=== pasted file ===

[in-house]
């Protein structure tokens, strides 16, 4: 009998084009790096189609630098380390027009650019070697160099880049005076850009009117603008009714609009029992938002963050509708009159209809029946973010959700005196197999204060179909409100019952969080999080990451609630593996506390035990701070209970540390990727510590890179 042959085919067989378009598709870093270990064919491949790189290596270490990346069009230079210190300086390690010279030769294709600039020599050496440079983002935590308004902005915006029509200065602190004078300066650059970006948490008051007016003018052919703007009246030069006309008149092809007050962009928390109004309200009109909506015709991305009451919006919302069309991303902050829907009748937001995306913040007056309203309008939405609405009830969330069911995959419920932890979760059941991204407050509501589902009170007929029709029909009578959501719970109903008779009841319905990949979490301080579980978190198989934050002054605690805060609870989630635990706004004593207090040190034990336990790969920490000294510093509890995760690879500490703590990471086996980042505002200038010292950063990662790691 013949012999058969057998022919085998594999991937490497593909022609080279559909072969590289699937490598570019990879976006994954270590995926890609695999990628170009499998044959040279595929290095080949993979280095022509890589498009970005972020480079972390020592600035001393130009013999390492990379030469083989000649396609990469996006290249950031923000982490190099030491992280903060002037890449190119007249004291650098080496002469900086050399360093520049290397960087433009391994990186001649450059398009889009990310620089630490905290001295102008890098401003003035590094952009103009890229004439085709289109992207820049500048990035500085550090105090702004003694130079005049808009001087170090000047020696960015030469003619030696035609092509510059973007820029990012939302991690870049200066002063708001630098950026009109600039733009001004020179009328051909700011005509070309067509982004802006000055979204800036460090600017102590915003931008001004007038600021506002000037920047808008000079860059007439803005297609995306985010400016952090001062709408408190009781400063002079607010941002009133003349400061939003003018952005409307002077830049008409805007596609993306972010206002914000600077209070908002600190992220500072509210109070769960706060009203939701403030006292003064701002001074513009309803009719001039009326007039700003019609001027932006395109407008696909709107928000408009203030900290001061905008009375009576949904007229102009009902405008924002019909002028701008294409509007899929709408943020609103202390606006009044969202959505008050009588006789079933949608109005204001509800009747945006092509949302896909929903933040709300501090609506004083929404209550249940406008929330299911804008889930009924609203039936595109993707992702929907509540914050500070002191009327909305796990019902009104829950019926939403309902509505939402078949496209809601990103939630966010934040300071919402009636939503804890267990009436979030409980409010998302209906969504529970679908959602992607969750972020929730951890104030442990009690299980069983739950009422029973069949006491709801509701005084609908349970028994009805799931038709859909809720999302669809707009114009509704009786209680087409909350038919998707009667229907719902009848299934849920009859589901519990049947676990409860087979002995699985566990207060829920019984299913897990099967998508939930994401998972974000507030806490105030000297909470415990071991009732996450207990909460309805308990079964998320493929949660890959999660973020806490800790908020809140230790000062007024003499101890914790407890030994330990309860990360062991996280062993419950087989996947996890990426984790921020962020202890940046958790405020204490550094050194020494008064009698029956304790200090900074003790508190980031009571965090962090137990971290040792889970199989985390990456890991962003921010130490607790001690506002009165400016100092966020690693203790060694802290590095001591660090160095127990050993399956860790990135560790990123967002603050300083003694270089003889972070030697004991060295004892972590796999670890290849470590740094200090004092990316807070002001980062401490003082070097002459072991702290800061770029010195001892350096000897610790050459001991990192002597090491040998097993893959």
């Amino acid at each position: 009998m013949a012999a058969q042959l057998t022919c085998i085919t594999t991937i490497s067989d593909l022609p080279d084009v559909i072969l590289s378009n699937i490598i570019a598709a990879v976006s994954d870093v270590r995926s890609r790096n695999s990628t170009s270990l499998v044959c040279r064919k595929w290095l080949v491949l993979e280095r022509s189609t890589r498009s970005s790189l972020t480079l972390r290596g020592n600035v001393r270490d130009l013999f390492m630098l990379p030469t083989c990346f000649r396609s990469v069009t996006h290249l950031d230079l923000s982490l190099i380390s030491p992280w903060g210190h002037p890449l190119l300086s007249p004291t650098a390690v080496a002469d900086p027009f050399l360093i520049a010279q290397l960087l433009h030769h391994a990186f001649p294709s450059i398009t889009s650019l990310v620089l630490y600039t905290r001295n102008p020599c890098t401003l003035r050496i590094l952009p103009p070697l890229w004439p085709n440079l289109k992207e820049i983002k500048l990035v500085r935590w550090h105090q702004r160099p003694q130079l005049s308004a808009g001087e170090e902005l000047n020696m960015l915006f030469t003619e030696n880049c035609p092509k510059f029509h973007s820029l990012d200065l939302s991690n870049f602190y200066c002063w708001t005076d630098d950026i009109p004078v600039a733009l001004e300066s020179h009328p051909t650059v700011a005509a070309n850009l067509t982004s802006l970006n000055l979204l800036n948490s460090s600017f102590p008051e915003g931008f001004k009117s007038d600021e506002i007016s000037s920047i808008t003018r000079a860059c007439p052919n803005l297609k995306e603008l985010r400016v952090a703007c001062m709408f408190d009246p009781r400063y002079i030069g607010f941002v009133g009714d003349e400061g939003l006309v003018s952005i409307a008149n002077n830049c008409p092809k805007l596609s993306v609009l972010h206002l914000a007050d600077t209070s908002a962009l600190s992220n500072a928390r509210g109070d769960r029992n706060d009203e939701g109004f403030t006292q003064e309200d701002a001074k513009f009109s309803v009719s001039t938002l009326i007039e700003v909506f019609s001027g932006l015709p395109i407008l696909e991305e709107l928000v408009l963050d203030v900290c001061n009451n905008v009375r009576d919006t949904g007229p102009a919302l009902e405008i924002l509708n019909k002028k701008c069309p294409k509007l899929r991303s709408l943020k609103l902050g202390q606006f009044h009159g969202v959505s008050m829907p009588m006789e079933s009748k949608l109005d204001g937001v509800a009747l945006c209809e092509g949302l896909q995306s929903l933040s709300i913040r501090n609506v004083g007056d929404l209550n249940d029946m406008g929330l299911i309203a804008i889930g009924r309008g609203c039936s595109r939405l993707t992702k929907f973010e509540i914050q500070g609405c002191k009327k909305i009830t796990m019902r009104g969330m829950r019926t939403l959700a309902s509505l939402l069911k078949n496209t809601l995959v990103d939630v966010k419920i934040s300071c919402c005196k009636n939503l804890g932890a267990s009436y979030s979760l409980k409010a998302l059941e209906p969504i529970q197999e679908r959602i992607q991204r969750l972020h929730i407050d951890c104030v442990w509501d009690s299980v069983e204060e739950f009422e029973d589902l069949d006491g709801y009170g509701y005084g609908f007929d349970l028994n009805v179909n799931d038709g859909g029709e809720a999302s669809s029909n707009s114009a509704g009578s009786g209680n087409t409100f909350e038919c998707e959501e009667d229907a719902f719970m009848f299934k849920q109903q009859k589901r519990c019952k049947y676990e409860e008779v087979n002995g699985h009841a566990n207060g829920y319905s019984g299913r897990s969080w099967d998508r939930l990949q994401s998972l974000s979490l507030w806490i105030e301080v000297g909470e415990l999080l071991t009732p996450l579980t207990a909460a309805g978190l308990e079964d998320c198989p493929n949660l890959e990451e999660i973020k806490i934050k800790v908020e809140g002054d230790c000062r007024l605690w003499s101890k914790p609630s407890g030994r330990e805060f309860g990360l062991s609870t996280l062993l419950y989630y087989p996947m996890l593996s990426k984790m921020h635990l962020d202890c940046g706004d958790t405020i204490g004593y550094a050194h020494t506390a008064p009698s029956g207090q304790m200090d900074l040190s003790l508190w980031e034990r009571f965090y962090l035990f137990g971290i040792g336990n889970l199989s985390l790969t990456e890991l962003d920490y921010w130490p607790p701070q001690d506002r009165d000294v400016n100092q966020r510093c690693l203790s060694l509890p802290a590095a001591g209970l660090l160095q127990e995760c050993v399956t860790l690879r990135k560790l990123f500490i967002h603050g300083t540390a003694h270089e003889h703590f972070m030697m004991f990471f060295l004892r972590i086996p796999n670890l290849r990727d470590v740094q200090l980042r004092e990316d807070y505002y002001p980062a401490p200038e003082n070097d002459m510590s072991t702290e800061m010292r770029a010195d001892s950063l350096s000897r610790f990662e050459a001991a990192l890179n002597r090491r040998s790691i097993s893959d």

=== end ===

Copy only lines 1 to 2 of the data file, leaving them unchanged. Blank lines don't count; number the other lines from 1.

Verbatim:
[in-house]
């Protein structure tokens, strides 16, 4: 009998084009790096189609630098380390027009650019070697160099880049005076850009009117603008009714609009029992938002963050509708009159209809029946973010959700005196197999204060179909409100019952969080999080990451609630593996506390035990701070209970540390990727510590890179 042959085919067989378009598709870093270990064919491949790189290596270490990346069009230079210190300086390690010279030769294709600039020599050496440079983002935590308004902005915006029509200065602190004078300066650059970006948490008051007016003018052919703007009246030069006309008149092809007050962009928390109004309200009109909506015709991305009451919006919302069309991303902050829907009748937001995306913040007056309203309008939405609405009830969330069911995959419920932890979760059941991204407050509501589902009170007929029709029909009578959501719970109903008779009841319905990949979490301080579980978190198989934050002054605690805060609870989630635990706004004593207090040190034990336990790969920490000294510093509890995760690879500490703590990471086996980042505002200038010292950063990662790691 013949012999058969057998022919085998594999991937490497593909022609080279559909072969590289699937490598570019990879976006994954270590995926890609695999990628170009499998044959040279595929290095080949993979280095022509890589498009970005972020480079972390020592600035001393130009013999390492990379030469083989000649396609990469996006290249950031923000982490190099030491992280903060002037890449190119007249004291650098080496002469900086050399360093520049290397960087433009391994990186001649450059398009889009990310620089630490905290001295102008890098401003003035590094952009103009890229004439085709289109992207820049500048990035500085550090105090702004003694130079005049808009001087170090000047020696960015030469003619030696035609092509510059973007820029990012939302991690870049200066002063708001630098950026009109600039733009001004020179009328051909700011005509070309067509982004802006000055979204800036460090600017102590915003931008001004007038600021506002000037920047808008000079860059007439803005297609995306985010400016952090001062709408408190009781400063002079607010941002009133003349400061939003003018952005409307002077830049008409805007596609993306972010206002914000600077209070908002600190992220500072509210109070769960706060009203939701403030006292003064701002001074513009309803009719001039009326007039700003019609001027932006395109407008696909709107928000408009203030900290001061905008009375009576949904007229102009009902405008924002019909002028701008294409509007899929709408943020609103202390606006009044969202959505008050009588006789079933949608109005204001509800009747945006092509949302896909929903933040709300501090609506004083929404209550249940406008929330299911804008889930009924609203039936595109993707992702929907509540914050500070002191009327909305796990019902009104829950019926939403309902509505939402078949496209809601990103939630966010934040300071919402009636939503804890267990009436979030409980409010998302209906969504529970679908959602992607969750972020929730951890104030442990009690299980069983739950009422029973069949006491709801509701005084609908349970028994009805799931038709859909809720999302669809707009114009509704009786209680087409909350038919998707009667229907719902009848299934849920009859589901519990049947676990409860087979002995699985566990207060829920019984299913897990099967998508939930994401998972974000507030806490105030000297909470415990071991009732996450207990909460309805308990079964998320493929949660890959999660973020806490800790908020809140230790000062007024003499101890914790407890030994330990309860990360062991996280062993419950087989996947996890990426984790921020962020202890940046958790405020204490550094050194020494008064009698029956304790200090900074003790508190980031009571965090962090137990971290040792889970199989985390990456890991962003921010130490607790001690506002009165400016100092966020690693203790060694802290590095001591660090160095127990050993399956860790990135560790990123967002603050300083003694270089003889972070030697004991060295004892972590796999670890290849470590740094200090004092990316807070002001980062401490003082070097002459072991702290800061770029010195001892350096000897610790050459001991990192002597090491040998097993893959």